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Spring Meeting 2020
February 29 @ 10:30 am - 4:30 pm
CABK are delighted to be bringing one of our main meetings of the year to beekeepers in the North of the Country. Our Spring meeting will be held on 29th of February at Arkendale Village Hall, Moor Lane, Arkendale, Knaresborough HG5 0RE.
10:00 for a 10:30 start.
Cost is £25 and includes buffet lunch
Annely Brandt is from the Bee Institute in Kirchhain Germany, she will be speaking on the “Effects of pesticides on bee health and fitness”. Annely has written numerous papers on her research work and we are pleased she has accepted our invitation to speak to us. Annely’s talk will cover some of her research work on the sublethal effects of the neonicotinoid clothianidin at the physiological level in individual larvae and nurse bees and to determine its impact on brood development of an entire colony.
Grace McCormack is a Professor in Zoology at NUI Galway and will be speaking about “Synergy between science and beekeeping” Apiculture has posed many questions of interest to science and applying the scientific method to questions raised by beekeepers has yielded many useful answers. This talk will focus on illustrating how Darwin’s evolutionary approach continues to be applied to help understand the origins and natural variability of honeybees, the relationships between the honeybees in Ireland and UK, how honeybees can adapt to the challenges of Varroa naturally, and how we can use this information to improve beekeeping.
John Chambers is an Oxfordshire beekeeper and his talk will be about “Basic Honey Bee Genetics For Beekeepers”. There is nothing “basic” about honey bee genetics but John answer three questions Firstly, is it possible or desirable to attempt the re-creation of pure Apis mellifera mellifera (AMM) strains and to entirely re-populate Great Britain and Ireland with them? Secondly, are AMM conservation areas likely to disappoint for obvious genetic reasons? Thirdly, might the simple pursuit of locally-adapted honey bees be preferable to the attempted re-creation of a subspecies? The presentation closes by explaining why further honey bee imports should be viewed as bad news and how we should be able to improve our local stock quickly, simply and optimally, using an augmented “bees know best” policy.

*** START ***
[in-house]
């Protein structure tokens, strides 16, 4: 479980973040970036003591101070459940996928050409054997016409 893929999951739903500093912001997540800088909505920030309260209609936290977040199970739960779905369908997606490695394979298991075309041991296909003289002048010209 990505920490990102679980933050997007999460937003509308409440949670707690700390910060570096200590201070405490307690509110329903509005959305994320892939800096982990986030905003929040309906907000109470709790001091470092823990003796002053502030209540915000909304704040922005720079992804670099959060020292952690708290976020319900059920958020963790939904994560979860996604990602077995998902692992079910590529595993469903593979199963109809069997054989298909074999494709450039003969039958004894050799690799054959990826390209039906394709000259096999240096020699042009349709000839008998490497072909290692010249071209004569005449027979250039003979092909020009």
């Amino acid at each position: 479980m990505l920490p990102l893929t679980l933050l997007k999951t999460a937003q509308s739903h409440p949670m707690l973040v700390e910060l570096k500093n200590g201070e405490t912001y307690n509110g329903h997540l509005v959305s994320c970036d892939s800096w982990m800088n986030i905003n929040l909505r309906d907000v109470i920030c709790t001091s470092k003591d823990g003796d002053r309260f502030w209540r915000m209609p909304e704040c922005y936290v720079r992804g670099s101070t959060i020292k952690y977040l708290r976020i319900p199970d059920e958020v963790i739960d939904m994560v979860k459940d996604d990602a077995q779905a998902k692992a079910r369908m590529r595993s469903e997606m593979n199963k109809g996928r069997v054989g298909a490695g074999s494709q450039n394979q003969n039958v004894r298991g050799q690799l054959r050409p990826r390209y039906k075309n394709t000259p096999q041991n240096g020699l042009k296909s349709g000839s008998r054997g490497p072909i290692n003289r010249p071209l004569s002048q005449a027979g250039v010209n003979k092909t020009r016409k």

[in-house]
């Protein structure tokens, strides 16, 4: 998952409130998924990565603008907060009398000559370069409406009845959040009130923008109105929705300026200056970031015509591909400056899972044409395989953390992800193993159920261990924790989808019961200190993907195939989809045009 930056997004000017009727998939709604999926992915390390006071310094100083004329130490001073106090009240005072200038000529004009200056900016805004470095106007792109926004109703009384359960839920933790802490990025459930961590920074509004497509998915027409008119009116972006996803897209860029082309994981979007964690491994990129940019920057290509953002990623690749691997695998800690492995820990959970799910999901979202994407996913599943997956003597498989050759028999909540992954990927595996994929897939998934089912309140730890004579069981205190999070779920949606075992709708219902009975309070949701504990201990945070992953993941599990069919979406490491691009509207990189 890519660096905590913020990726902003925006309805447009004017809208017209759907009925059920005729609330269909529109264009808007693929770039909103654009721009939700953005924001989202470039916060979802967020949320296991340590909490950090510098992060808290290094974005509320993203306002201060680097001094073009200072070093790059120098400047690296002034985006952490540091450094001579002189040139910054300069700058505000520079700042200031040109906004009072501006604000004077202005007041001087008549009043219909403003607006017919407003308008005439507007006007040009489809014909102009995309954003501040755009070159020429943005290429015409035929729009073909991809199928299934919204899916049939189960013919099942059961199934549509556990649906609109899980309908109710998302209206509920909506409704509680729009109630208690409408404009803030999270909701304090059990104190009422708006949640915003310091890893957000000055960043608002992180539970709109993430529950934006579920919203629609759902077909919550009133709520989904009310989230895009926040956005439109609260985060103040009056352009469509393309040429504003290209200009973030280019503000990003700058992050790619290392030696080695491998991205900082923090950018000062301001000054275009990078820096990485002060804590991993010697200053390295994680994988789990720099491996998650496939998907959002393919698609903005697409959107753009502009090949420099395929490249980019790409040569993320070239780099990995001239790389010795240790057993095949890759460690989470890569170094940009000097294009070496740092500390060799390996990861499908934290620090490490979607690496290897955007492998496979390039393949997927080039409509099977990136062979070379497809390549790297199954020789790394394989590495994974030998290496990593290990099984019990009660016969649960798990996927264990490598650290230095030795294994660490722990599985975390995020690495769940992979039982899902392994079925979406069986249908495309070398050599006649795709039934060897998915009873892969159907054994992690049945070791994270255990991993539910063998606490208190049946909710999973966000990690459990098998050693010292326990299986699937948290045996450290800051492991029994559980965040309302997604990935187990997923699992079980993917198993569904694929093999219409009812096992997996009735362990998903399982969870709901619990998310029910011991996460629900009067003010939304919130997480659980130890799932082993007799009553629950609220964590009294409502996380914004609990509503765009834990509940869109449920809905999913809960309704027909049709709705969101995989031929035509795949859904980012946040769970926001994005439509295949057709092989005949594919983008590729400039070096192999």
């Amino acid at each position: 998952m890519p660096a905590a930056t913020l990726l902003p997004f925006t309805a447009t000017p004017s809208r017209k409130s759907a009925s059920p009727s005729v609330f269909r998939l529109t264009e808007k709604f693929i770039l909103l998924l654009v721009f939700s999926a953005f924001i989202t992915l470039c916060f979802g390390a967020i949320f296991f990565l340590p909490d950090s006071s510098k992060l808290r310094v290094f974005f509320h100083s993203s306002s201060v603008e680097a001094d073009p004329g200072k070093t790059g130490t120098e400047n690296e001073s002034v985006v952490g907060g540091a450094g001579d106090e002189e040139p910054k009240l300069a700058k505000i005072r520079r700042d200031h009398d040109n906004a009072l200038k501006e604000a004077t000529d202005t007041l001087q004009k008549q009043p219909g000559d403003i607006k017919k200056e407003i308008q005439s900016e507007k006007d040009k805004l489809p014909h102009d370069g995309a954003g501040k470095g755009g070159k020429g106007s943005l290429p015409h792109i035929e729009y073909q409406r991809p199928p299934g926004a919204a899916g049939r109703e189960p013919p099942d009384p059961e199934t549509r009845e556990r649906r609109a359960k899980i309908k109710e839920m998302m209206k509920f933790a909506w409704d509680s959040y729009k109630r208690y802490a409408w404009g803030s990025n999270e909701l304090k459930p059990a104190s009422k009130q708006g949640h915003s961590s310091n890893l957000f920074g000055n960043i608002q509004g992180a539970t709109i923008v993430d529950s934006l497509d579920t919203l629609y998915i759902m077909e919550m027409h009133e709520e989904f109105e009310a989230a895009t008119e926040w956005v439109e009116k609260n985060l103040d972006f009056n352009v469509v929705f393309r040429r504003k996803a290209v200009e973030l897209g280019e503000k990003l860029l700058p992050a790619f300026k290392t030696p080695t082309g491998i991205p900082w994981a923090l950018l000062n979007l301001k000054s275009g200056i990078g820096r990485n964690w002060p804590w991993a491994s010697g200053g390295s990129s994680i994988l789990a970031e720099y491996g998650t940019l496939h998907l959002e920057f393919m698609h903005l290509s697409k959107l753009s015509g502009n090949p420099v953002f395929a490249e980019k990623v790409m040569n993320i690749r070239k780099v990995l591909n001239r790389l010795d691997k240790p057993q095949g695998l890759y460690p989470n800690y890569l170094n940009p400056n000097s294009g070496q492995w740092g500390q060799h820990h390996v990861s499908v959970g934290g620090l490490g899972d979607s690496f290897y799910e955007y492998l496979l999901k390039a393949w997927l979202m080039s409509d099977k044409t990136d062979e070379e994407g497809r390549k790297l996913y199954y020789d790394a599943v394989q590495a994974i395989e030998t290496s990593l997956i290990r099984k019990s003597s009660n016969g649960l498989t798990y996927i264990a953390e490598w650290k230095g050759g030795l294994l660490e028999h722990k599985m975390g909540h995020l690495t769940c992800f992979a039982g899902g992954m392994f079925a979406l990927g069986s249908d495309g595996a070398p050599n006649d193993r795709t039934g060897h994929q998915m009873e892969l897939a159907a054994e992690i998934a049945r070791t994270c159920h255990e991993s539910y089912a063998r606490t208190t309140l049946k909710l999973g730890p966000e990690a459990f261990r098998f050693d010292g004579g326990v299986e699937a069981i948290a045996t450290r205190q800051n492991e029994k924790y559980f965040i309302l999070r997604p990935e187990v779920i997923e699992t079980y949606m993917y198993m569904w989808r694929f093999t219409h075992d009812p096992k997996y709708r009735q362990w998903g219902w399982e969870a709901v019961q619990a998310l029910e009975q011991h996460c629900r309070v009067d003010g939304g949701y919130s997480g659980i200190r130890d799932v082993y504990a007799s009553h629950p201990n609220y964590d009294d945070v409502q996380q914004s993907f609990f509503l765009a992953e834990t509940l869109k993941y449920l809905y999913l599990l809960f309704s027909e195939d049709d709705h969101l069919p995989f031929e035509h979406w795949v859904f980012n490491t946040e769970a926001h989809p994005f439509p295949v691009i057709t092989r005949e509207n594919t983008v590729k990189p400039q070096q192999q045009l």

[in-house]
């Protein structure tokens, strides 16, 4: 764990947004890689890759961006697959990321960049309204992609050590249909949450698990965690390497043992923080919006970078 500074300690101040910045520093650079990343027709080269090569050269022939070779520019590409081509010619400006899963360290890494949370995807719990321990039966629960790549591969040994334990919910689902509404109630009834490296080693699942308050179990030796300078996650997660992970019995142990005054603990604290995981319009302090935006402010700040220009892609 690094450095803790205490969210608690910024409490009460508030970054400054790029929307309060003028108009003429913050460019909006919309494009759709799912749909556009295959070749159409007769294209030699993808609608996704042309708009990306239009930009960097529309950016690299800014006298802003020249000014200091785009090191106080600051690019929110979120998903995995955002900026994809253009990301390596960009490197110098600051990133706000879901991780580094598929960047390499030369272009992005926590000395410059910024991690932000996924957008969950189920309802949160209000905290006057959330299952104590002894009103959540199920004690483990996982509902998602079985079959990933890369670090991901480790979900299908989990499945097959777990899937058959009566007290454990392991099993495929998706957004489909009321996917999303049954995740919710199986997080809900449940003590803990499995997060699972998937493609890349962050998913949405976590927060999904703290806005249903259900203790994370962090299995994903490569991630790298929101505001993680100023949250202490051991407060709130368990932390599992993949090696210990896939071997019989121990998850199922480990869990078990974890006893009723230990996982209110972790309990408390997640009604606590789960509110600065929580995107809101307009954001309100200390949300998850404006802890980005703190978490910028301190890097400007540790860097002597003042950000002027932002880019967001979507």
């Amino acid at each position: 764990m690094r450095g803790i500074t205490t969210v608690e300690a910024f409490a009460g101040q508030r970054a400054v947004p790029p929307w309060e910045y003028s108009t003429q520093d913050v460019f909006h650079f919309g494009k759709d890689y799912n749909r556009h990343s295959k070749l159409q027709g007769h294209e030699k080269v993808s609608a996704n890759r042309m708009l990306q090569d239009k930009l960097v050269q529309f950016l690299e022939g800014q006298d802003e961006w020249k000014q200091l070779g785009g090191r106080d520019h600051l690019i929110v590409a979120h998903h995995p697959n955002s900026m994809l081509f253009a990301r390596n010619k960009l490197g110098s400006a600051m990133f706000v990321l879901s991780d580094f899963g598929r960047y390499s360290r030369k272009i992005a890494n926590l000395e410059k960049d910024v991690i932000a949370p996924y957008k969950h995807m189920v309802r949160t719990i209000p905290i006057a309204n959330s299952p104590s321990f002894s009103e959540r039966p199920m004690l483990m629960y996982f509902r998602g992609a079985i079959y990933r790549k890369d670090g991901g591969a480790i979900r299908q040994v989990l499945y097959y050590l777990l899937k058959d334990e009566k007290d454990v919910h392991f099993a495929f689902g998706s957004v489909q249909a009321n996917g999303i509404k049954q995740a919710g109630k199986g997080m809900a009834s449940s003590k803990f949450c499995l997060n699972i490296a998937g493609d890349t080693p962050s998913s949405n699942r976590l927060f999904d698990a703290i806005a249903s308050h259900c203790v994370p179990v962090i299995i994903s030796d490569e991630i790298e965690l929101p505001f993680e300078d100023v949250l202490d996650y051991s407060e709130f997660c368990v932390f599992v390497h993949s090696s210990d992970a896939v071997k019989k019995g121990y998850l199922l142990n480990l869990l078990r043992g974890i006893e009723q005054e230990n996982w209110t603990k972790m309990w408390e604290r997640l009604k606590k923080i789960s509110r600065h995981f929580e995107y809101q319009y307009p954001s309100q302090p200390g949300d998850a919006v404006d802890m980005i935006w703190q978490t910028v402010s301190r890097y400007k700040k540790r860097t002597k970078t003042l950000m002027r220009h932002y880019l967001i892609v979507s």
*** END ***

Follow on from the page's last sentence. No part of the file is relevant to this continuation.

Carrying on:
Professor Giles Budge from the University of Newcastle will give us a talk entitled “Chronic Bee Paralysis – an emerging threat to honey bee health”.
Chronic bee paralysis has a long history with honey bees. Signs of chronic bee paralysis include a range of individual and colony-level symptoms. Recent years have seen a dramatic increase in reports of chronic bee paralysis by UK beekeepers and National Bee Unit inspectors. Giles is delivering a BBSRC funded project to better understand chronic bee paralysis. The project members comprise Newcastle University, the University of St Andrews, The Bee Farmers’ Association and the National Bee Unit. Giles will present a historic view of this interesting bee disease, and provide an update on the most recent research findings from the project.
Please come along and bring your beekeeping friends, non CABK members are very welcome.
Tickets can be booked at: https://www.cabk.org.uk/product/spring-meeting-2020/